Saturday, June 15, 2013

Sodium: How to tame your salt habit Find out how much sodium you really need, what high-sodium foods to avoid, and ways to prepare and serve foods without adding sodium.


If you're like many people, you're getting far more sodium than is recommended, and that could lead to serious health problems.
You probably aren't even aware of just how much sodium is in your diet. Consider that a single teaspoon of table salt, which is a combination of sodium and chloride, has 2,325 milligrams (mg) of sodium. And it's not just table salt you have to worry about. Many processed and prepared foods contain sodium.
See how sodium sneaks into your diet and ways you can shake the habit.


Sodium: Essential in small amounts

Your body needs some sodium to function properly because it:
  • Helps maintain the right balance of fluids in your body
  • Helps transmit nerve impulses
  • Influences the contraction and relaxation of muscles
Your kidneys naturally balance the amount of sodium stored in your body for optimal health. When your body sodium is low, your kidneys essentially hold on to the sodium. When body sodium is high, your kidneys excrete the excess in urine.
But if for some reason your kidneys can't eliminate enough sodium, the sodium starts to build up in your blood. Because sodium attracts and holds water, your blood volume increases, which makes your heart work harder and increases pressure in your arteries. Such diseases as congestive heart failure, cirrhosis and chronic kidney disease can make it hard for your kidneys to keep sodium levels balanced.
Some people's bodies are more sensitive to the effects of sodium than are others. If you're sodium sensitive, you retain sodium more easily, leading to fluid retention and increased blood pressure. If this becomes chronic, it can lead to heart disease, stroke, kidney disease and congestive heart failure.

Sodium: How much do you need?

The Dietary Guidelines for Americans recommend limiting sodium to less than 2,300 mg a day — or 1,500 mg if you're age 51 or older, or if you are black, or if you have high blood pressure, diabetes or chronic kidney disease.
Keep in mind that these are upper limits, and less is usually best, especially if you're sensitive to the effects of sodium. If you aren't sure how much sodium your diet should include, talk to your doctor or dietitian.

Tips for cutting back on sodium

Virtually all Americans can benefit from reducing the sodium in their diet. Here are more ways you can cut back on sodium:
  • Eat more fresh foods. Most fresh fruits and vegetables are naturally low in sodium. Also, fresh meat is lower in sodium than are luncheon meat, bacon, hot dogs, sausage and ham. Buy fresh or frozen poultry or meat that hasn't been injected with a sodium-containing solution. Look on the label or ask your butcher.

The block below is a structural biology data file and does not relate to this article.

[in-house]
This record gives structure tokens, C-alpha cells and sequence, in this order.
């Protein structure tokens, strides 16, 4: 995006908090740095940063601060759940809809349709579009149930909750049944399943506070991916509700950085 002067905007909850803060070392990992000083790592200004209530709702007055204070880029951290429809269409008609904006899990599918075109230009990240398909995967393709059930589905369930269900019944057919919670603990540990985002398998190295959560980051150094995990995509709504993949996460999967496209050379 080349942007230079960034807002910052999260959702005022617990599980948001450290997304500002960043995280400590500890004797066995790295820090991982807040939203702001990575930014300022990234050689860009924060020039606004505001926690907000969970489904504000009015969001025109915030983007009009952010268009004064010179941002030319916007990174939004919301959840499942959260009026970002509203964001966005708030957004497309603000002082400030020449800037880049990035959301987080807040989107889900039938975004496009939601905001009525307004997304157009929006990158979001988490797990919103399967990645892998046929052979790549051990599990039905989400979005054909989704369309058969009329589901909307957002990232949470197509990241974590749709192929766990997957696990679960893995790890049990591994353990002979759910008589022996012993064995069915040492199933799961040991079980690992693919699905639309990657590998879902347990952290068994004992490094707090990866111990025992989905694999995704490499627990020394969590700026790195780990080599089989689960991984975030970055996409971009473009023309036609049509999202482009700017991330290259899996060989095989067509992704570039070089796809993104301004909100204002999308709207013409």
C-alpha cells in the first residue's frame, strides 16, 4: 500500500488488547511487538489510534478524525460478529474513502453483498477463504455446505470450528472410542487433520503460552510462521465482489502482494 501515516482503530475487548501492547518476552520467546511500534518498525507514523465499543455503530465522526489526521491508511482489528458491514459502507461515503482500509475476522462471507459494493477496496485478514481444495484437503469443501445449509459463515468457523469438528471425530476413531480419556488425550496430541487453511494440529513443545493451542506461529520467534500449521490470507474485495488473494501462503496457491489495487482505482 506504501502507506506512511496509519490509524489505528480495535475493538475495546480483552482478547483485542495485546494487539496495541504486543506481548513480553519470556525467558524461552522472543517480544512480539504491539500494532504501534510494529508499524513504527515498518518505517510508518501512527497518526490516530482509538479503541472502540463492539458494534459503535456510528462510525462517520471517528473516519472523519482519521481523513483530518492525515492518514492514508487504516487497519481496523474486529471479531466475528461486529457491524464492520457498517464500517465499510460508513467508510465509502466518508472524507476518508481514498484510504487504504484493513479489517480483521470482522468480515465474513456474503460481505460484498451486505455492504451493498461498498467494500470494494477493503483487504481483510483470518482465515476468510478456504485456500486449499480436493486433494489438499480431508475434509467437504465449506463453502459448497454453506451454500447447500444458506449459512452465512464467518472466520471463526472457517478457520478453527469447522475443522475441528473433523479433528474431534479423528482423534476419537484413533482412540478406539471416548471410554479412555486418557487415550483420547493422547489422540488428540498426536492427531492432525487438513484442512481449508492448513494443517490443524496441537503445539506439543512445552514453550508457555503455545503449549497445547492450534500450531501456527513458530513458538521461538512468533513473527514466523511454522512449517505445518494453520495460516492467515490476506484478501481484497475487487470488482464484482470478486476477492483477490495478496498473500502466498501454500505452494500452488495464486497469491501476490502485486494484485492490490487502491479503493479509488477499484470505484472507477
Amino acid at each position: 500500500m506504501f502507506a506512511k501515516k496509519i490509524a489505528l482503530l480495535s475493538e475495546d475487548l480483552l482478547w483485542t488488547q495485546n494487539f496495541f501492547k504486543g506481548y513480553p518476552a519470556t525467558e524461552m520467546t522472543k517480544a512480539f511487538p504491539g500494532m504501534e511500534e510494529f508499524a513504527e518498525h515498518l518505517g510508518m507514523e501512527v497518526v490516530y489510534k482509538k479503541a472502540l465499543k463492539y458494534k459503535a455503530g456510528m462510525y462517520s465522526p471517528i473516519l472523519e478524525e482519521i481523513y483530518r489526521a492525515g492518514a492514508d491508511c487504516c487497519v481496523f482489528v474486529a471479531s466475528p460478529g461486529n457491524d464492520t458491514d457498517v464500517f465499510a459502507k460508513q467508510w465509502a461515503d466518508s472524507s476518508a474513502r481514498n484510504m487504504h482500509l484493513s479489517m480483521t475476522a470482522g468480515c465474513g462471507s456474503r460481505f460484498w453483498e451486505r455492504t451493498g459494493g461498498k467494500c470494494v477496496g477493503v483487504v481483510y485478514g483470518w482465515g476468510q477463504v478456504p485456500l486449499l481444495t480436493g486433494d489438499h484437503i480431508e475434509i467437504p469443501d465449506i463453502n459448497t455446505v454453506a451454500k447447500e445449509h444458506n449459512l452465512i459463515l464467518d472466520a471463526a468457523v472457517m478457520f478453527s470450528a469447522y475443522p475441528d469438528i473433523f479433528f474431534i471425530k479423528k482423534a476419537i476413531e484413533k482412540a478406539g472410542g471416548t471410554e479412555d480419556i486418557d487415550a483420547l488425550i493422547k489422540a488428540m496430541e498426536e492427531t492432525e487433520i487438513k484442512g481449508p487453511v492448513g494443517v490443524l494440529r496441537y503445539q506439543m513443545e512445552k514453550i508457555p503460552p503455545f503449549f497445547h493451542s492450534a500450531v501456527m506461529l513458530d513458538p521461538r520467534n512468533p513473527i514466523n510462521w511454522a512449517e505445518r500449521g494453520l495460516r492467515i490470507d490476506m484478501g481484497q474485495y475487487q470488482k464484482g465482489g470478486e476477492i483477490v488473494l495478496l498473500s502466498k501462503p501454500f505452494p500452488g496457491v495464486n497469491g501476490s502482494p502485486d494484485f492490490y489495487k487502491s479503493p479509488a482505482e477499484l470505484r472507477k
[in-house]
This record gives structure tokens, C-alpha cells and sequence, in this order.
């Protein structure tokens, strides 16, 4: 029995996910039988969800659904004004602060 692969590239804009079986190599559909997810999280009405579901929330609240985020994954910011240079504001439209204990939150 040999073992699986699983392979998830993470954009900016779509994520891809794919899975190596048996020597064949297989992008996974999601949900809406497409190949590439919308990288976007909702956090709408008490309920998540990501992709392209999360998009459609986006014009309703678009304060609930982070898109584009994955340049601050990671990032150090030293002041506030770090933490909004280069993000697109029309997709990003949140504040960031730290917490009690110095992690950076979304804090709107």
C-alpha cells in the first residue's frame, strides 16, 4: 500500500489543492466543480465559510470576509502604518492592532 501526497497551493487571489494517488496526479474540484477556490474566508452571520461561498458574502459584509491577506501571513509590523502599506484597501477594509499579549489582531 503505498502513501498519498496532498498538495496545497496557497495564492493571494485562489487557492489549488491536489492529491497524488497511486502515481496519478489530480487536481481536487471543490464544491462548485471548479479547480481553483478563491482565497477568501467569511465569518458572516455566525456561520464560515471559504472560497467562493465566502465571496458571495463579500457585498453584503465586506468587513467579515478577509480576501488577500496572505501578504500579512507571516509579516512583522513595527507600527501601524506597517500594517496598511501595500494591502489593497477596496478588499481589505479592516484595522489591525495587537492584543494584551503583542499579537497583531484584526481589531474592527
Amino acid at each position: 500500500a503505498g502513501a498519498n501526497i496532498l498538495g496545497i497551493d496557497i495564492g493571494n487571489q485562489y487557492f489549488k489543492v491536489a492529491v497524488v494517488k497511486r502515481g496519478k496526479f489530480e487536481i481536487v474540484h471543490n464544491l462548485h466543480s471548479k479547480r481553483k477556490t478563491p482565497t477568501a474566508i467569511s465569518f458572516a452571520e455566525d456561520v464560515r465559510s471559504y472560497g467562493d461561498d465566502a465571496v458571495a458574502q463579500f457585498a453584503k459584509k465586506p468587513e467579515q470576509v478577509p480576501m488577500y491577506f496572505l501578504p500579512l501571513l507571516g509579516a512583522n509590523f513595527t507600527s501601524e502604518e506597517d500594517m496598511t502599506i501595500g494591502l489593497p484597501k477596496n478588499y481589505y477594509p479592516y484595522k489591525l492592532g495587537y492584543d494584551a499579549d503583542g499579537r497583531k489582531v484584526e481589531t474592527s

• Opt for low-sodium products. If you do buy processed foods, choose those that are labeled "low sodium." Better yet, buy plain whole-grain rice and pasta instead of ones that have added seasonings.
  • Remove salt from recipes whenever possible. You can leave out the salt in many recipes, including casseroles, soups, stews and other main dishes that you cook. Look for cookbooks that focus on lowering risks of high blood pressure and heart disease.
  • Limit use of sodium-laden condiments. Soy sauce, salad dressings, sauces, dips, ketchup, mustard and relish all contain sodium.
  • Use herbs, spices and other flavorings to season foods. Use fresh or dried herbs, spices, zest from citrus fruit, and fruit juices to jazz up your meals. Sea salt, however, isn't a good substitute. It has about the same amount of sodium as table salt.
  • Use salt substitutes wisely. Some salt substitutes or light salts contain a mixture of table salt and other compounds. To achieve that familiar salty taste, you may use too much of the substitute — and get too much sodium. Also, many salt substitutes contain potassium chloride. Although potassium can lessen some of the problems from excess sodium, too much potassium can be harmful especially if you have kidney problems or if you're taking medications for congestive heart failure or high blood pressure that cause potassium retention

Sodium: Be a savvy shopper

Taste alone may not tell you which foods are high in sodium. For example, you may not think a bagel tastes salty, but a typical 4-inch (10-centimeter) oat-bran bagel has about 600 mg of sodium, and even a slice of whole-wheat bread contains about 100 mg of sodium.
So how can you tell which foods are high in sodium? Read food labels. The Nutrition Facts label found on most packaged and processed foods lists the amount of sodium in each serving. It also lists whether the ingredients include salt or sodium-containing compounds, such as:
  • Monosodium glutamate (MSG)
  • Baking soda (also called sodium bicarbonate)
  • Baking powder
  • Disodium phosphate
  • Sodium alginate
  • Sodium citrate
  • Sodium nitrite
Try to avoid products with more than 200 mg of sodium per serving. And be sure you know how many servings are in a package — that information is also on the Nutrition Facts label.

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